The company has also consented to a permanent injunction authorizing the Corporate Monitor to undertake a complete overhaul of the company's corporate governance and authorizing a group of highly-qualified independent consultants to ascertain that the company has fully eliminated the many defects in the company's internal controls detected after a comprehensive review by the company's new outside auditors. The new corporate governance strictures will, among much else, mandate an active, informed, and highly independent board, prohibit related-party transactions and conflicts of interest, require a unique shareholder role in the nomination of directors, and impose significant restrictions on executive compensation packages. Moreover, even though not all of the specific changes in corporate governance and internal controls have yet been formulated, the company has committed in advance to adopt and adhere to all corporate governance and internal control recommendations made by the Corporate Monitor and the independent consultants, subject only to appeal to this Court. Finally, the company *433 has agreed to impose all internal controls required by section 404 of the Sarbanes-Oxley Act by no later than June 30, 2004, a full year earlier than the Act requires.

The permanent injunction also requires the company to provide a large segment of its employees with specialized training in accounting principles, public reporting obligations, and business ethics, in accordance with programs being specially developed for the company by New York University and the University of Virginia. At the behest of the Corporate Monitor, the Court also obtained from the new Chief Executive Officer a sworn "Ethics Pledge," requiring, on pain of dismissal, a degree of transparency well beyond S.E.C. requirements. The company has since required its senior management to sign a similar pledge, and has plans to obtain similar pledges from virtually all employees.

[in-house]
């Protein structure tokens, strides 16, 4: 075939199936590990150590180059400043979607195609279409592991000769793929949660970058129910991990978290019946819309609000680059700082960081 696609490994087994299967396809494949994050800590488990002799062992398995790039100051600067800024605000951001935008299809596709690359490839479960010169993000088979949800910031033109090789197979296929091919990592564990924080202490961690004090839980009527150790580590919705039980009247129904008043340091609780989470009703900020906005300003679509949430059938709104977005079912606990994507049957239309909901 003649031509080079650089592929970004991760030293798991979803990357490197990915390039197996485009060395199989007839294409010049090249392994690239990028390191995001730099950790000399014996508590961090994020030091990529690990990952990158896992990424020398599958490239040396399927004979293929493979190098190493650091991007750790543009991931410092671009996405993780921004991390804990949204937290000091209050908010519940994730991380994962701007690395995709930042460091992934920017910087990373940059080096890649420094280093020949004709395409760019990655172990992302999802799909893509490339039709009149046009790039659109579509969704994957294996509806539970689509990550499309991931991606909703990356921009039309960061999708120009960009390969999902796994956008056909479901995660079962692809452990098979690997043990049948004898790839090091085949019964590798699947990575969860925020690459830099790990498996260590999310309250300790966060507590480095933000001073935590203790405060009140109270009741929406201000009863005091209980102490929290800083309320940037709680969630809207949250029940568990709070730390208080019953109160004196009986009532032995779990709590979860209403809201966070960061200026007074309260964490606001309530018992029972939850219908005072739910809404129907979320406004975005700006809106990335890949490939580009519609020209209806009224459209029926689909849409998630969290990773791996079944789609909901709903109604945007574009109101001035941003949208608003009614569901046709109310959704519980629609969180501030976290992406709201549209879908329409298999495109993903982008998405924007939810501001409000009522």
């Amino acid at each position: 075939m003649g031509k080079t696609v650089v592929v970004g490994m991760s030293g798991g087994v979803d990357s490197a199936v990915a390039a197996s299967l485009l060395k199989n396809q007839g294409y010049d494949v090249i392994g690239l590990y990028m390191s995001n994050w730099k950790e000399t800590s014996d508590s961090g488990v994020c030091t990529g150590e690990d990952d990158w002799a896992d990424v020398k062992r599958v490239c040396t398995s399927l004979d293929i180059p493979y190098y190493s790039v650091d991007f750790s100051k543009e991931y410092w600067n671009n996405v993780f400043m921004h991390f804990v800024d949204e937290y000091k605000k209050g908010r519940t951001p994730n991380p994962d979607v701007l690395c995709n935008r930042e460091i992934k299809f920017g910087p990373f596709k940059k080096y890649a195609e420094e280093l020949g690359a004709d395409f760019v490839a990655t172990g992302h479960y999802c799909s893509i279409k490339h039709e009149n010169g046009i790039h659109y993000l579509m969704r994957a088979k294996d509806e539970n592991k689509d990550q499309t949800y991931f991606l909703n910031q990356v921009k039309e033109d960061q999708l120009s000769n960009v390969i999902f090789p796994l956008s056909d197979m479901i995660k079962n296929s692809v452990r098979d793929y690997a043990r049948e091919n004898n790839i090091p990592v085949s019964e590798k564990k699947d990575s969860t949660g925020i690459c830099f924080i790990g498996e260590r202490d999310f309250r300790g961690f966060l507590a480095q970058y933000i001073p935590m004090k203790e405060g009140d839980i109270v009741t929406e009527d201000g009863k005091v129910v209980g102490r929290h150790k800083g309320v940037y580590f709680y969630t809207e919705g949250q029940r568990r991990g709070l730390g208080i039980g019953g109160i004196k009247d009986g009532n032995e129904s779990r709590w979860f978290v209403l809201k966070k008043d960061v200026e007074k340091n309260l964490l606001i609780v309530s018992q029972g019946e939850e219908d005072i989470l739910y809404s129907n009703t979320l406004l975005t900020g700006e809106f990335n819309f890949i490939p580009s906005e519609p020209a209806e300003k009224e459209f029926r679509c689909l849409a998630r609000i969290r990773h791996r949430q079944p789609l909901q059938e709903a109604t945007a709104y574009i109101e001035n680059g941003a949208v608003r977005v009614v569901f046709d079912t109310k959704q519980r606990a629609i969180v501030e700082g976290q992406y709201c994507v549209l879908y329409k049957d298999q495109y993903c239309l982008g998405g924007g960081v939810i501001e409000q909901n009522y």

The Court is aware of no large company accused of fraud that has so rapidly and so completely divorced itself from the misdeeds of the immediate past and undertaken such extraordinary steps to prevent such misdeeds in the future. While the Court, at the parties' express request, will continue to retain jurisdiction for however long it takes to make certain that these new controls and procedures are fully implemented and secured, the Court is satisfied that the steps already taken have gone a very long way toward making the company a good corporate citizen.

This is not to say that the sins of the past can be forgotten or wholly forgiven. No matter how much the company has transformed itself, no matter how different a company it is now from the company that was used as a vehicle to commit the aforementioned frauds, those frauds were still colossal and must be punished.

The best punishment, unquestionably, is the criminal prosecution of those persons found to have perpetrated the frauds. Such punishment, however, is not within the prerogatives of the Commission (let alone the Court hearing this lawsuit) but rather is the responsibility, in the first instance, of the Department of Justice.

In this lawsuit, the Commission could theoretically seek the effective liquidation of the company. Several of the company's competitors, notably Verizon and AT & T, have urged such an outcome, arguing that it is unfair that, as a result of the bankruptcy laws, WorldCom, the wrongdoer, may emerge from bankruptcy with less of a debt load than that assumed by its competitors. This argument, however, has not commended itself to the Commission, and does not persuade this Court. Corporate reorganization under Chapter 11 of the bankruptcy laws always confers a competitive advantage to the debtor in terms of elimination of debt; yet companies rarely seek bankruptcy except as a last resort, for it involves numerous competitive disadvantages as well, not only in public relations and customer dissatisfaction but in future capacity to borrow and to raise capital. Moreover, whatever advantages in debt reduction WorldCom will realize from bankruptcy reorganization, any suggestion that companies as large and well-positioned as Verizon and AT & T will not be able to compete effectively with the new WorldCom/MCI lacks credence. Verizon, indeed, already enjoys a special competitive advantage of its own by virtue of its status under FCC rules as a de facto local monopoly.